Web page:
Author(s): Yguerabide J, Yguerabide EE
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Abstract Submicroscopic gold particle suspensions scatter colored light when illuminated with white light, and we have observed that a light-scattering gold particle suspension has the same appearance as a fluorescing solution. Thus, when illuminated by a narrow beam of white light, a 40-nm gold sol displays a clear (not cloudy), green scattered light (Tyndall) beam and has the same appearance as a fluorescing fluorescein solution. These, as well as other, observations have suggested to us that, in general, light-scattering particles can be treated as fluorescent analogs and used as fluorescent analog tracers in immuno- and DNA probe assays as well as in cell and molecular biology studies. Light-scattering particles are advantageous in these applications because particles such as gold and silver have very high light-scattering powers, which allows these particles to be easily detected, by light-scattering, at particle concentrations as low as 10(-16) M. The scattered light can be detected by the unaided eye for qualitative measurements or with a simple light-sensitive detector for quantitative measurements. Moreover, individual particles can be easily detected by eye or a video camera using a simple light microscope with a proper illuminating system. In addition, submicroscopic particles which scatter blue, green, yellow, orange, or red light can be readily synthesized. Antibodies, DNA probes, and other tracer substances can be readily attached to gold and other particles without altering their light-scattering properties. In this article we present the theory which allows one to predict the light-scattering properties of particles of different sizes and compositions and identify those particle sizes and compositions which appear most adequate for particular applications. Furthermore, we calculate molar extinction coefficients and emission efficiencies for particles of different sizes and compositions which allows us to compare the light-producing powers of these particles with those of well known fluorescent tracers. A 60-nm gold particle, for example, is equivalent to about 3 x 10(5) fluorescein molecules. Very simple, easy to use, low-cost, ultrasensitive immuno- and DNA probe assays can be developed using light-scattering particles as fluorescent analog tracers. Single particles can be detected on cell surfaces and inside cells using light microscopy techniques with proper illumination as described in the article. At high particle densities, particle-labeled cells have the same appearance as fluorescent cells. Copyright 1998 Academic Press.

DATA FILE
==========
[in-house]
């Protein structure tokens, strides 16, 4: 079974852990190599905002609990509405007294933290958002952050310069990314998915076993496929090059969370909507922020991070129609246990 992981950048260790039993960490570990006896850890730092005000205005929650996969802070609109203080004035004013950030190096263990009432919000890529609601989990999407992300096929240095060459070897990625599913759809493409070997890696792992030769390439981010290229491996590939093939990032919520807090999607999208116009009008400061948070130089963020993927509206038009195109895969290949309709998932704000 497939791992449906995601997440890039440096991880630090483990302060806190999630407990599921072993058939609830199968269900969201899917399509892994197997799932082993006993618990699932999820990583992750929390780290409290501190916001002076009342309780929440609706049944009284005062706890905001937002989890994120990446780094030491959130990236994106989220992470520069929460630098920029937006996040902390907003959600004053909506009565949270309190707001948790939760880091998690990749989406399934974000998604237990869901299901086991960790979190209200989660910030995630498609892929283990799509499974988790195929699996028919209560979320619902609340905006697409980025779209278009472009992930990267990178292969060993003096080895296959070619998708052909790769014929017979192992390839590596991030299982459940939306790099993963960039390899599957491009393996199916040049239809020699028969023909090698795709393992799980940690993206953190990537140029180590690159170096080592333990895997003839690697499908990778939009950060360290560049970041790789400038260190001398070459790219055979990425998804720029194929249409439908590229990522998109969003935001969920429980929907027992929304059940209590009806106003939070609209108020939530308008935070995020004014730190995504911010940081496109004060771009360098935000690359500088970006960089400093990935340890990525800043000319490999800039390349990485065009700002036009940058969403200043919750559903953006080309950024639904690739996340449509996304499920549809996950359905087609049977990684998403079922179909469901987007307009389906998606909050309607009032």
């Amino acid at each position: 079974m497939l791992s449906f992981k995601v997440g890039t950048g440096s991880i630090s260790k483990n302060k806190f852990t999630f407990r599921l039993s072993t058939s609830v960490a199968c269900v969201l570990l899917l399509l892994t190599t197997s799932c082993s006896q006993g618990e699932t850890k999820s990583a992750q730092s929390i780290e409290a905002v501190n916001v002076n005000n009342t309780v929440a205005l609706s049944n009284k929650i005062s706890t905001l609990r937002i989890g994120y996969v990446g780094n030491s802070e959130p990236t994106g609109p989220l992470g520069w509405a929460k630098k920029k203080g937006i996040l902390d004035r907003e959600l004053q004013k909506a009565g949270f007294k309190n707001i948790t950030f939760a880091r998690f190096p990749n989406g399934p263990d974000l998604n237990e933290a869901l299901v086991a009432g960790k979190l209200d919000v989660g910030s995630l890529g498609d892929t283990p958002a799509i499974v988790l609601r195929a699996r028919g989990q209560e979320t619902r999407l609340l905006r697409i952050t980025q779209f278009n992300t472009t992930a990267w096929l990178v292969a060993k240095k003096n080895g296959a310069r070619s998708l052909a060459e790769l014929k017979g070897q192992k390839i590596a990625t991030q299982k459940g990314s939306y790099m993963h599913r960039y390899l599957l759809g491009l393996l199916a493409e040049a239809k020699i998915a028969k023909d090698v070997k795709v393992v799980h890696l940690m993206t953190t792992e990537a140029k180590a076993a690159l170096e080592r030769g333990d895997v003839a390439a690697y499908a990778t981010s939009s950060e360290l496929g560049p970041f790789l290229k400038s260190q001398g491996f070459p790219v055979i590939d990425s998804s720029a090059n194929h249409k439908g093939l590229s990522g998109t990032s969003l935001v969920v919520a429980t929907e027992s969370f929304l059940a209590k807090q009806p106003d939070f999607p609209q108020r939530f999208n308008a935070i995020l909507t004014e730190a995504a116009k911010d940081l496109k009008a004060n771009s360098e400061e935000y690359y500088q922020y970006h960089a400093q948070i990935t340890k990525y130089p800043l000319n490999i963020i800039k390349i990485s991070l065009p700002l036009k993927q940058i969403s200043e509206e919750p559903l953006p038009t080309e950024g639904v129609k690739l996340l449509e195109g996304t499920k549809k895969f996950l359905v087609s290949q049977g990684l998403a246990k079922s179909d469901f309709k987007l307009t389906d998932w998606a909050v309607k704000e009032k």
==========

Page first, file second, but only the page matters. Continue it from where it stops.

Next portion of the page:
This article was published in Anal Biochem
and referenced in Journal of Nanomedicine & Nanotechnology